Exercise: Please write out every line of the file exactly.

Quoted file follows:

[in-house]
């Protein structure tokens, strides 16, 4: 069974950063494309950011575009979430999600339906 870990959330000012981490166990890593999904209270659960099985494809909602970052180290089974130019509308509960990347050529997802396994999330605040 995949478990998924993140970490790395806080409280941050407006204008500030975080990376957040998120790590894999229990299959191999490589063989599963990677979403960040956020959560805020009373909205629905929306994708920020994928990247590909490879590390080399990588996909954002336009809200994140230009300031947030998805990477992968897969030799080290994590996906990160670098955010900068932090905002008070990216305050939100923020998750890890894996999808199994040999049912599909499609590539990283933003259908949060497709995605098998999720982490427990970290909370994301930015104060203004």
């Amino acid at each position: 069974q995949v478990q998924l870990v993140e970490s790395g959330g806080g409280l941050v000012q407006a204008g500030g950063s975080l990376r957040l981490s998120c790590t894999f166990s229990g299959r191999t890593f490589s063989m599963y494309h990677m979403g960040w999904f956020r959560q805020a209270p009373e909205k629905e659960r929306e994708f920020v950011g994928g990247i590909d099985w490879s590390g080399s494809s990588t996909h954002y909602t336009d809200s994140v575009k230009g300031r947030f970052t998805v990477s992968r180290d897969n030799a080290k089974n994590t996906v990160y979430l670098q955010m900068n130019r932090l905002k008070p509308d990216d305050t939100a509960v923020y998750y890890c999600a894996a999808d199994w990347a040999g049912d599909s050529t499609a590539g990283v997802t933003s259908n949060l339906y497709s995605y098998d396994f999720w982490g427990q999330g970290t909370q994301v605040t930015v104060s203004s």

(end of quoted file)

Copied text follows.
[in-house]
């Protein structure tokens, strides 16, 4: 069974950063494309950011575009979430999600339906 870990959330000012981490166990890593999904209270659960099985494809909602970052180290089974130019509308509960990347050529997802396994999330605040 995949478990998924993140970490790395806080409280941050407006204008500030975080990376957040998120790590894999229990299959191999490589063989599963990677979403960040956020959560805020009373909205629905929306994708920020994928990247590909490879590390080399990588996909954002336009809200994140230009300031947030998805990477992968897969030799080290994590996906990160670098955010900068932090905002008070990216305050939100923020998750890890894996999808199994040999049912599909499609590539990283933003259908949060497709995605098998999720982490427990970290909370994301930015104060203004």
């Amino acid at each position: 069974q995949v478990q998924l870990v993140e970490s790395g959330g806080g409280l941050v000012q407006a204008g500030g950063s975080l990376r957040l981490s998120c790590t894999f166990s229990g299959r191999t890593f490589s063989m599963y494309h990677m979403g960040w999904f956020r959560q805020a209270p009373e909205k629905e659960r929306e994708f920020v950011g994928g990247i590909d099985w490879s590390g080399s494809s990588t996909h954002y909602t336009d809200s994140v575009k230009g300031r947030f970052t998805v990477s992968r180290d897969n030799a080290k089974n994590t996906v990160y979430l670098q955010m900068n130019r932090l905002k008070p509308d990216d305050t939100a509960v923020y998750y890890c999600a894996a999808d199994w990347a040999g049912d599909s050529t499609a590539g990283v997802t933003s259908n949060l339906y497709s995605y098998d396994f999720w982490g427990q999330g970290t909370q994301v605040t930015v104060s203004s």